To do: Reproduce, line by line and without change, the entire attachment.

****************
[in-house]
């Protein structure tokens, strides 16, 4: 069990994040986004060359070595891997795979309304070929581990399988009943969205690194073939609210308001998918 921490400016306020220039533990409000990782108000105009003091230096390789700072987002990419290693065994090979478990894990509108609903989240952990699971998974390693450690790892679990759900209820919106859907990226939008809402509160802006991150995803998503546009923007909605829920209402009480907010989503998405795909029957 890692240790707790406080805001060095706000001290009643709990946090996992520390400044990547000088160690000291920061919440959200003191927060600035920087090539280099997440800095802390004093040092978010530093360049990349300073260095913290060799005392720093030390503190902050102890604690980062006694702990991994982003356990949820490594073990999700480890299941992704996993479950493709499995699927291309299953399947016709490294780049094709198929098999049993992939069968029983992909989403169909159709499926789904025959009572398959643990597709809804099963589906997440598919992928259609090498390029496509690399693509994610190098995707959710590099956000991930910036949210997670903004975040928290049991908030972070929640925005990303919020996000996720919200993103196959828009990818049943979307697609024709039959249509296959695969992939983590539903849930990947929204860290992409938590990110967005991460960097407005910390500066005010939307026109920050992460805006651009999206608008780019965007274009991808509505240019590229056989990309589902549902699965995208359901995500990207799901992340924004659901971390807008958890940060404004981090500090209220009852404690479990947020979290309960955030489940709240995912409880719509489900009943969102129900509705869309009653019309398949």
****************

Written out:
[in-house]
């Protein structure tokens, strides 16, 4: 069990994040986004060359070595891997795979309304070929581990399988009943969205690194073939609210308001998918 921490400016306020220039533990409000990782108000105009003091230096390789700072987002990419290693065994090979478990894990509108609903989240952990699971998974390693450690790892679990759900209820919106859907990226939008809402509160802006991150995803998503546009923007909605829920209402009480907010989503998405795909029957 890692240790707790406080805001060095706000001290009643709990946090996992520390400044990547000088160690000291920061919440959200003191927060600035920087090539280099997440800095802390004093040092978010530093360049990349300073260095913290060799005392720093030390503190902050102890604690980062006694702990991994982003356990949820490594073990999700480890299941992704996993479950493709499995699927291309299953399947016709490294780049094709198929098999049993992939069968029983992909989403169909159709499926789904025959009572398959643990597709809804099963589906997440598919992928259609090498390029496509690399693509994610190098995707959710590099956000991930910036949210997670903004975040928290049991908030972070929640925005990303919020996000996720919200993103196959828009990818049943979307697609024709039959249509296959695969992939983590539903849930990947929204860290992409938590990110967005991460960097407005910390500066005010939307026109920050992460805006651009999206608008780019965007274009991808509505240019590229056989990309589902549902699965995208359901995500990207799901992340924004659901971390807008958890940060404004981090500090209220009852404690479990947020979290309960955030489940709240995912409880719509489900009943969102129900509705869309009653019309398949």